Yep. I rarely have a written plan for the day, but I always have a mental picture in my head of how the day is going to go, and if it changes — even in a way that I would prefer — that bothers me because it disrupts that sense of predictability and order. I feel very unstable and insecure when that happens. Especially for social situations, I need to be prepared. That’s very interesting about AS and OCD possibly sharing a gene. I don’t know if I technically have OCPD or not. That’s cool about your drawing skills! I’ve never been good at drawing but I kind of know what you mean, because I have skills like that with other things. I’m not like, EXCEPTIONALLY good at anything though. And I don’t know about drawing, but I’m bad at speaking/writing from imagination and sometimes memory. I have trouble telling stories in the right order and things like that. I would ask my psychologist about the possibly of me having OCPD and maybe even AS but I think she thinks I’m a little too obsessed about what’s “wrong” with me and not obsessed enough about what I should DO about it. 🙂

      • Matt Marinello says:

        Well I know for a fact you definitely have OCD, and worrying about having autism can be an OCD doubt worry thing. The checking of stuff can be OCPD though some symptoms of OCD and OCPD overlap. People with OCPD check stuff they write, check homework, and everything multiple times. They are perfectionists. If you are rigid that’s a good sign you have OCPD. I’m definitely rigid. I know I don’t have autism. How do I know? Well I have empathy and I can get jokes. If you have empathy and can get jokes than you don’t have autism. That’s what the mother said when I was worried I might have autism. I think you have OCPD, because the way you wrote when you talked about how your memory can go bad when you doubt your memory. You sounded very methodical which is OCPD not OCD. If you have OCD there is 34% chance you’ll have OCPD, around a 10% chance you’ll have social anxiety(which is the same for the normal population so I don’t think there is a link but then again I do think there is a link if you think about it), like a 30% for bipolar, and a 50% chance you have clinical depression because of the OCD symptoms can be depressing.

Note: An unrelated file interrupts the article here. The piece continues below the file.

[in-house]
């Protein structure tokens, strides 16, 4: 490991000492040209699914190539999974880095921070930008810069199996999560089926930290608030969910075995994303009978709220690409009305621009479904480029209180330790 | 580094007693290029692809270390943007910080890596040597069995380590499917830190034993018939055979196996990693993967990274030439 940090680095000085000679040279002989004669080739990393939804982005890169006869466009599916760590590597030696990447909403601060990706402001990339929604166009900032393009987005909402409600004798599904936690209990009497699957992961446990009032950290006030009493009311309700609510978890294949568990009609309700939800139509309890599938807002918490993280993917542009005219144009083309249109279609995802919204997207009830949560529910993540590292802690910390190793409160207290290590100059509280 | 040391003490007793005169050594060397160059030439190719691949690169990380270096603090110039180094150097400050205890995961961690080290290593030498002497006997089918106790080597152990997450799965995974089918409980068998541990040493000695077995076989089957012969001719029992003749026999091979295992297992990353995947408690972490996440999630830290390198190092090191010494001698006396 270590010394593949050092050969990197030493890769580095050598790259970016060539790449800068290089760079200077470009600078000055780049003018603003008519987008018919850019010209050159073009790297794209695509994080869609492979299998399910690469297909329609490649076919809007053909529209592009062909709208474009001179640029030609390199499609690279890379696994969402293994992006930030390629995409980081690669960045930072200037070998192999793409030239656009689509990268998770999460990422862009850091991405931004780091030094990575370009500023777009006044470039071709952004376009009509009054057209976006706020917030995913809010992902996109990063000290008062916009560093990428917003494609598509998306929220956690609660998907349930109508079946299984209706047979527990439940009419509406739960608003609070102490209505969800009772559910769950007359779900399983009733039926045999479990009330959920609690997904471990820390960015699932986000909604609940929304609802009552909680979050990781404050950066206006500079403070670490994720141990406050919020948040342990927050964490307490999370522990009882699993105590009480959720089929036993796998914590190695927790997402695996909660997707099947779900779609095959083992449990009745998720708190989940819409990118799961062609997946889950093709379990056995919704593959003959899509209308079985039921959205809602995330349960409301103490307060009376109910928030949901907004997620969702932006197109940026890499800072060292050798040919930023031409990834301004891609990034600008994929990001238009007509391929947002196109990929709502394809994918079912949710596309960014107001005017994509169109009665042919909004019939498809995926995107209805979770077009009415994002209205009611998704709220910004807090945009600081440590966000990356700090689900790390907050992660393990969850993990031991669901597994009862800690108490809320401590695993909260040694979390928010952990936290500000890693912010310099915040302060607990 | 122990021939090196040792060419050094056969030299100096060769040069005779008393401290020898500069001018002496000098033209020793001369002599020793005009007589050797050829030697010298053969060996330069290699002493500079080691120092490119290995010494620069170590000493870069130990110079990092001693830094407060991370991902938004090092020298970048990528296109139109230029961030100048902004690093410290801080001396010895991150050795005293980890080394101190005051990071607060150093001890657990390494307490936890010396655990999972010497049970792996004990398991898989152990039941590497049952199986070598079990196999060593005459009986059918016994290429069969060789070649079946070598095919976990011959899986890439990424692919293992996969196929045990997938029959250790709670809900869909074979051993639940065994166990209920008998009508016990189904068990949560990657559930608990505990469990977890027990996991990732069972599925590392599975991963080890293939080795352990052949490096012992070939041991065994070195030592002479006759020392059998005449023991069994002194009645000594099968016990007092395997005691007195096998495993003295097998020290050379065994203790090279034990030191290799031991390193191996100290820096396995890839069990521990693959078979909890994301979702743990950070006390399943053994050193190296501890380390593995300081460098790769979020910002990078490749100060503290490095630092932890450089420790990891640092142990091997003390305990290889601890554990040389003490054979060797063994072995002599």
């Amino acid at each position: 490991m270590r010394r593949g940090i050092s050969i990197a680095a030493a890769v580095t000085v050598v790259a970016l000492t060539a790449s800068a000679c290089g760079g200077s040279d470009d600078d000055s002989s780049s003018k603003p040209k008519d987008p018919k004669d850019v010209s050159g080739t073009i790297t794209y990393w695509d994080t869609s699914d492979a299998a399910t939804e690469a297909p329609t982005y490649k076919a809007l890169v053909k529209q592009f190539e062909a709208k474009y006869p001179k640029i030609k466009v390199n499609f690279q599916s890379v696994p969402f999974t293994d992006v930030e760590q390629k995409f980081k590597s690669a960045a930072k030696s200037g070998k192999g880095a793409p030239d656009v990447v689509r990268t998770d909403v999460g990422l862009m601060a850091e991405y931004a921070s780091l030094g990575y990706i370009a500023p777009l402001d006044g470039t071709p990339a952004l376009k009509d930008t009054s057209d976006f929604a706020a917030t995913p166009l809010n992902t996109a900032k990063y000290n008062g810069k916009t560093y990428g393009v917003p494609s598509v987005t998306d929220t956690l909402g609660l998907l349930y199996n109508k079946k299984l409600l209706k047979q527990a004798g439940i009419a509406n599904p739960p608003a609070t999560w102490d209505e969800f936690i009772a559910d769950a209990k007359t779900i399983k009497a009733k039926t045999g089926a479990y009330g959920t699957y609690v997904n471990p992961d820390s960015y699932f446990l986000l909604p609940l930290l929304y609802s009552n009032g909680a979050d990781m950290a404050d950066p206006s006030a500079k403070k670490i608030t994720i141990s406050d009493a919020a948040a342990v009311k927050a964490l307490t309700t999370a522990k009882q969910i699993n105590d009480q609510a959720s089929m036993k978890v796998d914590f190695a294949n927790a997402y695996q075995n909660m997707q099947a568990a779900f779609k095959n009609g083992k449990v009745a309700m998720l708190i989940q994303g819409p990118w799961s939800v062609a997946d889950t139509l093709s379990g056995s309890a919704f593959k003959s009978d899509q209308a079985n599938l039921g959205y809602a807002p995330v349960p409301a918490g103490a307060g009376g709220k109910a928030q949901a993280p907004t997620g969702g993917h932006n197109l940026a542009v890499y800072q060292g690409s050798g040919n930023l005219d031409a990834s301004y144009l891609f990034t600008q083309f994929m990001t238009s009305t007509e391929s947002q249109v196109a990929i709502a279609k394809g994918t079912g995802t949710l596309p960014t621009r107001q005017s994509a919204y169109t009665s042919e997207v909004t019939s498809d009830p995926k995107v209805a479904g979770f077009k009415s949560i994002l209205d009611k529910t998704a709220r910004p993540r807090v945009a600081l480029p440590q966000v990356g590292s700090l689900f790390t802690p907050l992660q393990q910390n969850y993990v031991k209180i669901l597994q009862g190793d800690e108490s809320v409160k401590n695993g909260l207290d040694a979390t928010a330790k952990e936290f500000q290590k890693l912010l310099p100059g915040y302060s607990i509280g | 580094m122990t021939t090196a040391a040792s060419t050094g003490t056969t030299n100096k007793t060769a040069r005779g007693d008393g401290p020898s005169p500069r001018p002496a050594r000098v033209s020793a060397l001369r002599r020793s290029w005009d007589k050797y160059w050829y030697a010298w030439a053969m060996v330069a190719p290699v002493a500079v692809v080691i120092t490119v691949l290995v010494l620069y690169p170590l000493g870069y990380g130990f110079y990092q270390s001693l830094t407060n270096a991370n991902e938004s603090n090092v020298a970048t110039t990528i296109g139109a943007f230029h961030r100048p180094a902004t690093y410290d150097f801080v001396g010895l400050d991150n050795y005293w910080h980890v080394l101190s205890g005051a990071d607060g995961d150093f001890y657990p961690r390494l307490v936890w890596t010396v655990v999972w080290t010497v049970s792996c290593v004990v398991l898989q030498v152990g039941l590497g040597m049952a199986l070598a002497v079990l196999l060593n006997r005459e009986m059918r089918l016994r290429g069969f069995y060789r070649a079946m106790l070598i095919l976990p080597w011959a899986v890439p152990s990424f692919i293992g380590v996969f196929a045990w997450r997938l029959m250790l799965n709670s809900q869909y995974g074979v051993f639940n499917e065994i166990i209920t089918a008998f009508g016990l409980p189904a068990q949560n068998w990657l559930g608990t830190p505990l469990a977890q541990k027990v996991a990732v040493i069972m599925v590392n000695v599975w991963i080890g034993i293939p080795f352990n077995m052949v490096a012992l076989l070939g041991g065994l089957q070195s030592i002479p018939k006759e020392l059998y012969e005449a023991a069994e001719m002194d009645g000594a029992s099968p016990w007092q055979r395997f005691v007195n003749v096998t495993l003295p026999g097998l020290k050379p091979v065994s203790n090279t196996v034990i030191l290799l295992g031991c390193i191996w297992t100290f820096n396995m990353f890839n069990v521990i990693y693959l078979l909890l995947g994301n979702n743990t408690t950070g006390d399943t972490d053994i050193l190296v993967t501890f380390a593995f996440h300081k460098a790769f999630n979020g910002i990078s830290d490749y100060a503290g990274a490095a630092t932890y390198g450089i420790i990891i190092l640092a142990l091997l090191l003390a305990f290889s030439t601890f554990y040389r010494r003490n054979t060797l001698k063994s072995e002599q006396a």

• Matt Marinello says:

        I have a problem nowadays with remembering things in order. If someone tells me a sequence of objects to remember I can remember them all just not in order. It’s probably something neurological or something I have no idea. I used to be able to remember things in order really well.

  2. willitbeok says:

    Yeah that’s what I was thinking; that worrying about autism might just be a doubt/worry thing. I do have social difficulties and trouble with eye contact and verbal communication, but it’s hard to tell exactly why — if it’s just from lack of practice (I was home-schooled), or what. I guess I should talk to my psychologist more about that but it’s like I have so many problems it’s hard to get through them all, you know? 😛 What you said about people with OCPD checking stuff they write, homework, everything multiple times… well… I feel like that’s a better description of me than OCD in some ways because at least, now as an adult, I don’t have many ritualistic things that I go through per se. There are some (like always checking the front door 4 times, in a specific way, to make sure it’s locked) but there’s a lot of general checking and perfectionism so I might actually have OCPD too. Or I might just have a few traits but not enough for a diagnosis.

    It’s interesting that you have trouble remembering things in order too. I can’t tell exactly why I am that way. I was looking back at some of my home-schooling tests and I did poorly on “Story Recall” on one of them. Like very poorly — kindergarten or first grade level when I was in 6th or 7th grade. I think one thing that makes stories hard for me to remember are the people and the dialogue — I have a much better memory for technical things or remembering how things work, although even then I may have trouble communicating it verbally. But it’s weird that I had scored really high on reading and writing, but poor on “story recall.”

    I remember my mom did the same thing — she seemed incapable of telling a joke in the proper order so the punchline made sense. My dad on the other hand, is great at talking and telling stories. 🙂